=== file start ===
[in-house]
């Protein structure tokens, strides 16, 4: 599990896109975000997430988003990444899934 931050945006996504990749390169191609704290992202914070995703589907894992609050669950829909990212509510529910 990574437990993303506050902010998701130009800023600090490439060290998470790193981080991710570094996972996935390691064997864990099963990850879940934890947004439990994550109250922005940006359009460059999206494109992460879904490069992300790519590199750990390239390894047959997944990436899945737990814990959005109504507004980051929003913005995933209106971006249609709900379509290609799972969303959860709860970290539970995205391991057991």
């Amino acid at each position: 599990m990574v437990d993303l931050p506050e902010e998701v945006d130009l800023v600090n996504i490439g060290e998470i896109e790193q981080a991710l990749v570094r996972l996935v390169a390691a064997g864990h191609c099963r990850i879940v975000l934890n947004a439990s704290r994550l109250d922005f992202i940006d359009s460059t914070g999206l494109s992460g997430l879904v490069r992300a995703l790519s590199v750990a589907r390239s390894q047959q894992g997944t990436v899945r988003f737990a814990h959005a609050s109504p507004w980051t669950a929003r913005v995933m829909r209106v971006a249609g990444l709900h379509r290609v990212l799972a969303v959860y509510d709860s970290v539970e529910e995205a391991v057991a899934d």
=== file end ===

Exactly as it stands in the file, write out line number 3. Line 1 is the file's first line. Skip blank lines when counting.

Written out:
């Amino acid at each position: 599990m990574v437990d993303l931050p506050e902010e998701v945006d130009l800023v600090n996504i490439g060290e998470i896109e790193q981080a991710l990749v570094r996972l996935v390169a390691a064997g864990h191609c099963r990850i879940v975000l934890n947004a439990s704290r994550l109250d922005f992202i940006d359009s460059t914070g999206l494109s992460g997430l879904v490069r992300a995703l790519s590199v750990a589907r390239s390894q047959q894992g997944t990436v899945r988003f737990a814990h959005a609050s109504p507004w980051t669950a929003r913005v995933m829909r209106v971006a249609g990444l709900h379509r290609v990212l799972a969303v959860y509510d709860s970290v539970e529910e995205a391991v057991a899934d």